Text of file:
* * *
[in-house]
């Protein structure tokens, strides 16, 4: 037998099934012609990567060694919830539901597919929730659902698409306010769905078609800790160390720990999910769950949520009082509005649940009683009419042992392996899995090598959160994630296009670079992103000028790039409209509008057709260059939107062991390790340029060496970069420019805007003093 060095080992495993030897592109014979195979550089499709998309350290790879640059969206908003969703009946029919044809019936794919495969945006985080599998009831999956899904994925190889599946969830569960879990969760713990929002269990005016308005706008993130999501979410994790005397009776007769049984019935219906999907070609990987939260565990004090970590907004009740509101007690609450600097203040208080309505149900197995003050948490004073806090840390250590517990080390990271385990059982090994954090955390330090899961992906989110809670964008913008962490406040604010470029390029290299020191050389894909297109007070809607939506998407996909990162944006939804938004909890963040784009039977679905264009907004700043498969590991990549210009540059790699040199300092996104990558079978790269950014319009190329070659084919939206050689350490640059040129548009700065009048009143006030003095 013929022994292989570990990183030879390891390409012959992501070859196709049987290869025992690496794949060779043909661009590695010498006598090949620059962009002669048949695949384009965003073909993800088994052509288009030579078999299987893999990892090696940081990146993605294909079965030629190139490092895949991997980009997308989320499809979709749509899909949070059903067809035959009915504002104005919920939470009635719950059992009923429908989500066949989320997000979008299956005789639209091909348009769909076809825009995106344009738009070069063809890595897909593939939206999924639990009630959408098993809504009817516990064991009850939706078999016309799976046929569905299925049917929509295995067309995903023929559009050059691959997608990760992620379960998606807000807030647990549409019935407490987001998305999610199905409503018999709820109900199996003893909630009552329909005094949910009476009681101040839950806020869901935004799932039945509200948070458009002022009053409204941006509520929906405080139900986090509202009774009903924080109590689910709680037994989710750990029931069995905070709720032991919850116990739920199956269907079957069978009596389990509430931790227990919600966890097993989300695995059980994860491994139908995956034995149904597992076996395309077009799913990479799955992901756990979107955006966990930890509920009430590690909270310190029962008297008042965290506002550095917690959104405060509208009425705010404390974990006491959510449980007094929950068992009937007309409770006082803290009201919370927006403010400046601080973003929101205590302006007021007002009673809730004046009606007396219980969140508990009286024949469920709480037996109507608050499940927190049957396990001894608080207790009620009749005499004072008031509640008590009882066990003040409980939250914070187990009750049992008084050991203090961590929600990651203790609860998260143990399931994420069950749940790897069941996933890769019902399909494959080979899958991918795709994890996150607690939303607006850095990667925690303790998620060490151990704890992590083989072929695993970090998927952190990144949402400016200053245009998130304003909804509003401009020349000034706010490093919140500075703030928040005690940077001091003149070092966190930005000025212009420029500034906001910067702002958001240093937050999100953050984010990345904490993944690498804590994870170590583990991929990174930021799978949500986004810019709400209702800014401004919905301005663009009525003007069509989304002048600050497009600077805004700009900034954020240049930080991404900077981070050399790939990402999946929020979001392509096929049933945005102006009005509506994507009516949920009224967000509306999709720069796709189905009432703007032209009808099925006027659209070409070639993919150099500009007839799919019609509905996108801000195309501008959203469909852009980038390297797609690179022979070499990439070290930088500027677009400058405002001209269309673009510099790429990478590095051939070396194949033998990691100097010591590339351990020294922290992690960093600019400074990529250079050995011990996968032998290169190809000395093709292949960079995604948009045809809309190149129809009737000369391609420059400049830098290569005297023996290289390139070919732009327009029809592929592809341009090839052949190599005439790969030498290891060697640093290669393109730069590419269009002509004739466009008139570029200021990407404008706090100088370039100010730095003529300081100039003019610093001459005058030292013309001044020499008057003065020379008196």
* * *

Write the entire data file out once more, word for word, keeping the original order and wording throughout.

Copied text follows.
[in-house]
């Protein structure tokens, strides 16, 4: 037998099934012609990567060694919830539901597919929730659902698409306010769905078609800790160390720990999910769950949520009082509005649940009683009419042992392996899995090598959160994630296009670079992103000028790039409209509008057709260059939107062991390790340029060496970069420019805007003093 060095080992495993030897592109014979195979550089499709998309350290790879640059969206908003969703009946029919044809019936794919495969945006985080599998009831999956899904994925190889599946969830569960879990969760713990929002269990005016308005706008993130999501979410994790005397009776007769049984019935219906999907070609990987939260565990004090970590907004009740509101007690609450600097203040208080309505149900197995003050948490004073806090840390250590517990080390990271385990059982090994954090955390330090899961992906989110809670964008913008962490406040604010470029390029290299020191050389894909297109007070809607939506998407996909990162944006939804938004909890963040784009039977679905264009907004700043498969590991990549210009540059790699040199300092996104990558079978790269950014319009190329070659084919939206050689350490640059040129548009700065009048009143006030003095 013929022994292989570990990183030879390891390409012959992501070859196709049987290869025992690496794949060779043909661009590695010498006598090949620059962009002669048949695949384009965003073909993800088994052509288009030579078999299987893999990892090696940081990146993605294909079965030629190139490092895949991997980009997308989320499809979709749509899909949070059903067809035959009915504002104005919920939470009635719950059992009923429908989500066949989320997000979008299956005789639209091909348009769909076809825009995106344009738009070069063809890595897909593939939206999924639990009630959408098993809504009817516990064991009850939706078999016309799976046929569905299925049917929509295995067309995903023929559009050059691959997608990760992620379960998606807000807030647990549409019935407490987001998305999610199905409503018999709820109900199996003893909630009552329909005094949910009476009681101040839950806020869901935004799932039945509200948070458009002022009053409204941006509520929906405080139900986090509202009774009903924080109590689910709680037994989710750990029931069995905070709720032991919850116990739920199956269907079957069978009596389990509430931790227990919600966890097993989300695995059980994860491994139908995956034995149904597992076996395309077009799913990479799955992901756990979107955006966990930890509920009430590690909270310190029962008297008042965290506002550095917690959104405060509208009425705010404390974990006491959510449980007094929950068992009937007309409770006082803290009201919370927006403010400046601080973003929101205590302006007021007002009673809730004046009606007396219980969140508990009286024949469920709480037996109507608050499940927190049957396990001894608080207790009620009749005499004072008031509640008590009882066990003040409980939250914070187990009750049992008084050991203090961590929600990651203790609860998260143990399931994420069950749940790897069941996933890769019902399909494959080979899958991918795709994890996150607690939303607006850095990667925690303790998620060490151990704890992590083989072929695993970090998927952190990144949402400016200053245009998130304003909804509003401009020349000034706010490093919140500075703030928040005690940077001091003149070092966190930005000025212009420029500034906001910067702002958001240093937050999100953050984010990345904490993944690498804590994870170590583990991929990174930021799978949500986004810019709400209702800014401004919905301005663009009525003007069509989304002048600050497009600077805004700009900034954020240049930080991404900077981070050399790939990402999946929020979001392509096929049933945005102006009005509506994507009516949920009224967000509306999709720069796709189905009432703007032209009808099925006027659209070409070639993919150099500009007839799919019609509905996108801000195309501008959203469909852009980038390297797609690179022979070499990439070290930088500027677009400058405002001209269309673009510099790429990478590095051939070396194949033998990691100097010591590339351990020294922290992690960093600019400074990529250079050995011990996968032998290169190809000395093709292949960079995604948009045809809309190149129809009737000369391609420059400049830098290569005297023996290289390139070919732009327009029809592929592809341009090839052949190599005439790969030498290891060697640093290669393109730069590419269009002509004739466009008139570029200021990407404008706090100088370039100010730095003529300081100039003019610093001459005058030292013309001044020499008057003065020379008196």